Fig. 1

The venom delivery system of catfishes. (a) The venomous species Noturus stigmosus (Northern madtom), with red arrows indicating the position of the dorsal and pectoral fin spines. (b) The pectoral girdle of N. stigmosus with articulated fin spines, illustrating the increased levels of spine serration found in this species. (c) Cross section of the pectoral fin spine of N. stigmosus, showing the association of venom glands with the fin spine. Abbreviations: ps pectoral fin spine, cle cleithrum, cor coracoid, cor-pp posterior process of coracoid, vgc venom gland cells (Figure reproduced from Wright (2009))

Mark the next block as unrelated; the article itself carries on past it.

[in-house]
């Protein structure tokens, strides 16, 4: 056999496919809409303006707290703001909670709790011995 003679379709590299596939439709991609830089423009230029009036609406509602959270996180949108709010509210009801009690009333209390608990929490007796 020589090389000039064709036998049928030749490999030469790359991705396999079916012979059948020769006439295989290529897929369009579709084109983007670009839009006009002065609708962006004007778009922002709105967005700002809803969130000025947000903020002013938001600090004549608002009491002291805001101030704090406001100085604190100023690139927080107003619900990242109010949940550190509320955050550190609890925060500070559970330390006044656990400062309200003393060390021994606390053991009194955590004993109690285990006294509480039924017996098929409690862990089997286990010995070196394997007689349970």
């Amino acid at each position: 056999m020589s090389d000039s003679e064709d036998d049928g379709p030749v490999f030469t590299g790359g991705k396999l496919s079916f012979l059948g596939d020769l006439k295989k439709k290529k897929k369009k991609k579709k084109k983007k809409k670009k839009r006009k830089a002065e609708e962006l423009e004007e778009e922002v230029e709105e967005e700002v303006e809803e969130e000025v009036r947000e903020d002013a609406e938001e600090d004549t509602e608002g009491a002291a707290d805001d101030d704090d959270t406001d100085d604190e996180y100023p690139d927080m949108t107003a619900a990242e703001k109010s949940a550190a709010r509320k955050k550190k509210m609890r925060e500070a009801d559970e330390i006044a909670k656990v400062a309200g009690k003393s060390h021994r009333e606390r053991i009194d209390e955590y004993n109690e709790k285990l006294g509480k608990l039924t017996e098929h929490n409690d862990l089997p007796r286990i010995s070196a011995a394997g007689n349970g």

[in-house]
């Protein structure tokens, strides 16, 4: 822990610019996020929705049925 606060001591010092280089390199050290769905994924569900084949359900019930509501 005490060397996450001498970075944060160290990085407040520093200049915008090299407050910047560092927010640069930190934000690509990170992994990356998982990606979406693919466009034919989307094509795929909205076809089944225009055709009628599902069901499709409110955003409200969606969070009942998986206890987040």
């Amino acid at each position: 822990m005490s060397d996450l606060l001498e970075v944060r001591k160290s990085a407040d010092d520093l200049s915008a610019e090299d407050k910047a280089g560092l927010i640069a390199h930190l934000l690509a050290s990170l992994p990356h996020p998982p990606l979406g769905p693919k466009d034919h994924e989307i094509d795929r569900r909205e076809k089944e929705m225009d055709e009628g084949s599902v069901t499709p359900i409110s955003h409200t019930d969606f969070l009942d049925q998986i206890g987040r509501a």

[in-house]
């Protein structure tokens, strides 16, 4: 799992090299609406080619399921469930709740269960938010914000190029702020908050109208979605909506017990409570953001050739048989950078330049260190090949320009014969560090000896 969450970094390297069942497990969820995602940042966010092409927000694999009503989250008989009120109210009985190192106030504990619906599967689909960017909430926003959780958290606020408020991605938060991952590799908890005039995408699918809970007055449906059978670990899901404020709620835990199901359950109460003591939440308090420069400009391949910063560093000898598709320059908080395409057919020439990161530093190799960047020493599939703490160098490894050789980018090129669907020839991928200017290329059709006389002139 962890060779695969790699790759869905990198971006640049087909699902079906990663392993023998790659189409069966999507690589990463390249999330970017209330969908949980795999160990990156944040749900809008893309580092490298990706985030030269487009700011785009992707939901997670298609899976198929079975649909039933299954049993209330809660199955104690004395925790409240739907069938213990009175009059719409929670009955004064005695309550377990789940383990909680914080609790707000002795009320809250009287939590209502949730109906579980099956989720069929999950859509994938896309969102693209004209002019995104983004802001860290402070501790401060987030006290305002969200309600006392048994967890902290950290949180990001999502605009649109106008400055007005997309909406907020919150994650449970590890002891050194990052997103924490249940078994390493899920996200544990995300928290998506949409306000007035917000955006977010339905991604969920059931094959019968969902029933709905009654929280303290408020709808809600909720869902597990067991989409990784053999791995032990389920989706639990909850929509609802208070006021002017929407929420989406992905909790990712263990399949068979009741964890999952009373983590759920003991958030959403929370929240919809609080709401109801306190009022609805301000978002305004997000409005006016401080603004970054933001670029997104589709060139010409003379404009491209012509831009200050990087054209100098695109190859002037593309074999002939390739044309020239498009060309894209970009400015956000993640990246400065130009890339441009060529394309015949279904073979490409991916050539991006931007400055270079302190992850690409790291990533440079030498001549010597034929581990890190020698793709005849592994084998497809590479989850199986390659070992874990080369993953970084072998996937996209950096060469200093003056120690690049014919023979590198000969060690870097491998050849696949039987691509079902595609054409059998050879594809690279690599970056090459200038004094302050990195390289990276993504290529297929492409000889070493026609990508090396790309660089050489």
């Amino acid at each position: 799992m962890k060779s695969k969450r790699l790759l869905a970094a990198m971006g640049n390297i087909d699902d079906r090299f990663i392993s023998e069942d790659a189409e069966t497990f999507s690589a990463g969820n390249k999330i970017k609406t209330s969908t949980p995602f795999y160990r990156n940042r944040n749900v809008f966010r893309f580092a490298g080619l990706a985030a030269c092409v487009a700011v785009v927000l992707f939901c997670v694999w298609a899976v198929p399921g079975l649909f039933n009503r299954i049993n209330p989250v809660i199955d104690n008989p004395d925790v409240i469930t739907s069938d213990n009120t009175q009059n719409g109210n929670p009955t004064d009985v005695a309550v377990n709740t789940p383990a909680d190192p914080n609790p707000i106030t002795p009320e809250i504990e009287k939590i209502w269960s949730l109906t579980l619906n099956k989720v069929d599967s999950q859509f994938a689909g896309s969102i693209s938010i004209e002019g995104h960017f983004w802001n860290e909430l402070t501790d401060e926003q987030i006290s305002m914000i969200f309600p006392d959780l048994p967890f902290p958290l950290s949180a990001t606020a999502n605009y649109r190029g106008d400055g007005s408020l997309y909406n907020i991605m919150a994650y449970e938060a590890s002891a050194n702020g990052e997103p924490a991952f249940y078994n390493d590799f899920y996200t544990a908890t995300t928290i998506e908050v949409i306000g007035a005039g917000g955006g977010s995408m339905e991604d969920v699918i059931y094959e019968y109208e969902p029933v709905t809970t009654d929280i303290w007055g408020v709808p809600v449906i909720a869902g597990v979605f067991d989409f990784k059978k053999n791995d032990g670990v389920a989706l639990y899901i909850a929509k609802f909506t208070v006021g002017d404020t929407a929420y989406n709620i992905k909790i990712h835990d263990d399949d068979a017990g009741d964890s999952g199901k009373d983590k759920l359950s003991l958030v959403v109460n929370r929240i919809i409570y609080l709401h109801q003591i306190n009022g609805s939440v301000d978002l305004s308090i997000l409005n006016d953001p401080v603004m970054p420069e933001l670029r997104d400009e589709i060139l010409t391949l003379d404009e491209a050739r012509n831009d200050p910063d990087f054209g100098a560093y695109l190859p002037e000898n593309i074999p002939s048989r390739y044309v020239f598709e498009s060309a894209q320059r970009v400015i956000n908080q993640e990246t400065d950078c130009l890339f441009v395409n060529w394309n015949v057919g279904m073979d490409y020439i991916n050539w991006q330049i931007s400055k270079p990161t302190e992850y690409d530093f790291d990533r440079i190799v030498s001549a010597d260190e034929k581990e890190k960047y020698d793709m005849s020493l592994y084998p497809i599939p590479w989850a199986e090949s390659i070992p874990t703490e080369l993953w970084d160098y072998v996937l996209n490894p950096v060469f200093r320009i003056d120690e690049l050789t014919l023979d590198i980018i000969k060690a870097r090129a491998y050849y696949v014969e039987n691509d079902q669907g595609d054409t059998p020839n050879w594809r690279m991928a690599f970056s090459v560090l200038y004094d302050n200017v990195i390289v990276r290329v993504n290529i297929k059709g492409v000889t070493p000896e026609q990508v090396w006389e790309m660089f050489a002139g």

This passive method of venom delivery appears to represent a rather primitive condition, which is found across multiple groups of venomous fishes; members of only a few families (e.g., Batrachoididae, Scorpaenidae) show a more specialized, hypodermic-style apparatus characteristic of most other venomous vertebrates (Birkhead 1972; Halstead 1988; Smith and Wheeler 2006). It also results in potentially significant damage to the integumentary and glandular tissue surrounding the spine, which can take a significant amount of time (over a week) to heal (Birkhead 1972). Nonetheless, such compromised spines still represent a potent antipredatory defense; multiple experiments presenting North American catfish species (family Ictaluridae) to largemouth bass (Micropterus salmoides), a common piscivorous species, have demonstrated that the presence of spines increases predator handling time and catfish survivorship relative to individuals in which the spines had been removed (Bosher et al. 2006; Emmett and Cochran 2010; Wright 2012a). Wright (2012a) further demonstrated, however, that the presence of venom glands significantly increases the antipredatory capabilities of spines in intact tadpole madtoms ( Noturus gyrinus) , relative to individuals in which the venom glands had been surgically removed.